On the other hand, these are just the direct results of the proton-proton collisions. High-energy collisions like this typically produce showers of other particles as soon as the products of the collision enter some matter (like an eye). It's kind of like a bowling ball hitting a bunch of pins. The energy of the ball gets distributed to the pins, each of which moves at lower energies, and can hit other things that will move at even lower energies, and so on. So such a thing would dump a lot of energy into your eye, much of which would be in the form of visible light. And this isn't just possible, it's downright likely. Of course, the many things produced in such a particle shower include various forms of radiation that would kill a human pretty quickly if that human were exposed to the entire power of the LHC. But in principle, yes the human eye could perceive the results of a single proton-proton collision.

A related topic is that of cosmic-ray visual phenomena, in which astronauts can see flashes of light, which are presumably due to individual cosmic-ray particles interacting with their eyes. A relatively recent study (behind a paywall) suggested that the protons produce a shower of particles, including visible photons, within the various structures of the eye. The authors suggest that heavier cosmic rays may directly stimulate the retina itself. There's also a nice little (free) overview of the study here.

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As I was reading the entire post, I was thinking "I hope he mentions the flashes of light astronauts see in space..." You made me wait for it though! –  tpg2114 Jun 10 '13 at 18:18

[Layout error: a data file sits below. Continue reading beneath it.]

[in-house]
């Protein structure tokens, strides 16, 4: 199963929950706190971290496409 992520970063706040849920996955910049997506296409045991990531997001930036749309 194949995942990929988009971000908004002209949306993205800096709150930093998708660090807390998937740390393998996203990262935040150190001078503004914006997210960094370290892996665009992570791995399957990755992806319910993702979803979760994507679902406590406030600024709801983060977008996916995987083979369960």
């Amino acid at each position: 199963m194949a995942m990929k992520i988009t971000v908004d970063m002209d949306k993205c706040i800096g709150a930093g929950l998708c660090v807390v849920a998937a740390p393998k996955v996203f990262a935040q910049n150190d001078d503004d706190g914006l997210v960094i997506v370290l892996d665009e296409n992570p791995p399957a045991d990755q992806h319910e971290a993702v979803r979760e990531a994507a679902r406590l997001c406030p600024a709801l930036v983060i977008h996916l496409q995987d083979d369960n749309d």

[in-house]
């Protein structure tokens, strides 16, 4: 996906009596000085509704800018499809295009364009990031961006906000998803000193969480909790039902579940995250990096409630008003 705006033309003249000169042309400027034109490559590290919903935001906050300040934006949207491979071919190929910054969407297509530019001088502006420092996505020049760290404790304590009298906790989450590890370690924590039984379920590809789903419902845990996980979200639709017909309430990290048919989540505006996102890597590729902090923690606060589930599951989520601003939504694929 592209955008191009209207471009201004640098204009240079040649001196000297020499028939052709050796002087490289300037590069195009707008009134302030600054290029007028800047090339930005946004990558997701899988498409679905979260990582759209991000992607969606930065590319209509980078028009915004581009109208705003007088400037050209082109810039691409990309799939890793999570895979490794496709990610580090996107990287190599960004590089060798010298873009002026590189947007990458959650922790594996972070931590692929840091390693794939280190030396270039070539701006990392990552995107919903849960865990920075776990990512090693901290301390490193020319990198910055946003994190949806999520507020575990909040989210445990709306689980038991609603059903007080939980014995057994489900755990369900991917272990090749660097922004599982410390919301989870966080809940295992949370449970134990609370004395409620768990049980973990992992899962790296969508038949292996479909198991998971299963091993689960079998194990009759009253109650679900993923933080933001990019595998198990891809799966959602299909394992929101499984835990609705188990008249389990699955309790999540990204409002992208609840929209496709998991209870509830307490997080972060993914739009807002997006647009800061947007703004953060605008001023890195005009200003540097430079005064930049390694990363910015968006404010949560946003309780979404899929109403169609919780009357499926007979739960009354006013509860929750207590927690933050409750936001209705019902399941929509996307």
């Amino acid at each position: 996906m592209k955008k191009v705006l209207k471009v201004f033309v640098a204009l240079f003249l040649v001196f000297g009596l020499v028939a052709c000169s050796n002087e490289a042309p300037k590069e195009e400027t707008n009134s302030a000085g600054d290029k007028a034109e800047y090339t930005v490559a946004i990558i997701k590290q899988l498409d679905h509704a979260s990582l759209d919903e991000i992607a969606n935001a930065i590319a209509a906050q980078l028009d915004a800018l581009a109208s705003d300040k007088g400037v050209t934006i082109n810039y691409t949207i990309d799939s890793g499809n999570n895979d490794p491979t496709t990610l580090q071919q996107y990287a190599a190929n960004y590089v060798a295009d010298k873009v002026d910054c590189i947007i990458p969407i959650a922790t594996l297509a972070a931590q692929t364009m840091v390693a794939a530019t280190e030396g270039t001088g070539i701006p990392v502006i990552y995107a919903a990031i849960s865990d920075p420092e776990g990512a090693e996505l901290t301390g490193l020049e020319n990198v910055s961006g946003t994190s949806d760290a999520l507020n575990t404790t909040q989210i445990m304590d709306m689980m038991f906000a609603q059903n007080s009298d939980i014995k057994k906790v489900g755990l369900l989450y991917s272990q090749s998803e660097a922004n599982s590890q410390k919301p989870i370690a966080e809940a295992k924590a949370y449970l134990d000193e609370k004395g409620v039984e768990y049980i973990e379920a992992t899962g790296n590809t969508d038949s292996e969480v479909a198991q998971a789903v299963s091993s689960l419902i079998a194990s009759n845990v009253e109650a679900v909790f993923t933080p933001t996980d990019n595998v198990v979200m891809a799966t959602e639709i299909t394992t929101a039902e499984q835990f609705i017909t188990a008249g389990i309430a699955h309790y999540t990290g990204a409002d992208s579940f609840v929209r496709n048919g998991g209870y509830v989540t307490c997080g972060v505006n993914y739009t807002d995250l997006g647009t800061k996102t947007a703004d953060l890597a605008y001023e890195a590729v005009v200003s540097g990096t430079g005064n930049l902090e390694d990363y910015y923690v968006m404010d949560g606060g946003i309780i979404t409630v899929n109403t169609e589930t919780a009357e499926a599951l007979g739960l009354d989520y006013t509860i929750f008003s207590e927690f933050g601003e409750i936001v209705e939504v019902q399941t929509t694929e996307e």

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Well, the reasonable reader would immediately click off and start reading about that because it's so interesting. I just wanted my post to be read. :) –  Mike Jun 10 '13 at 18:19
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Hi Mike, do you have a more quantitative estimate why it's "unlikely" that a generic pp collision would produce more than $O(5)$ relatively soft photons in the eV range? It seems like that would be a very inclusive observable, although of course it doesn't have a huge phase space available. And getting 10 of them in a small solid angle is of course a different story... –  Vibert Jun 10 '13 at 19:21
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I think 14 TeV is 14 trillion eV, not 14 billion –  Sahuagin Jun 11 '13 at 4:31
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@Sahuagin That depends on whether you're e.g. in the USA (where they have millions = $10^6$, billions = $10^9$, trillions = $10^{12}$) or e.g. Germany (where there are millions = $10^6$, milliards = $10^9$, billions = $10^{12}$) - one more reason why people should stop using ambiguous words when they could just mention the relevant power of ten (See en.wikipedia.org/wiki/Long_and_short_scales). Either way, the SI prefix tera- means $10^{12}$. –  Tobias Kienzler Jun 11 '13 at 12:53

These collisions don't produce significant amount of light in the visible range, so the easy answer is "no".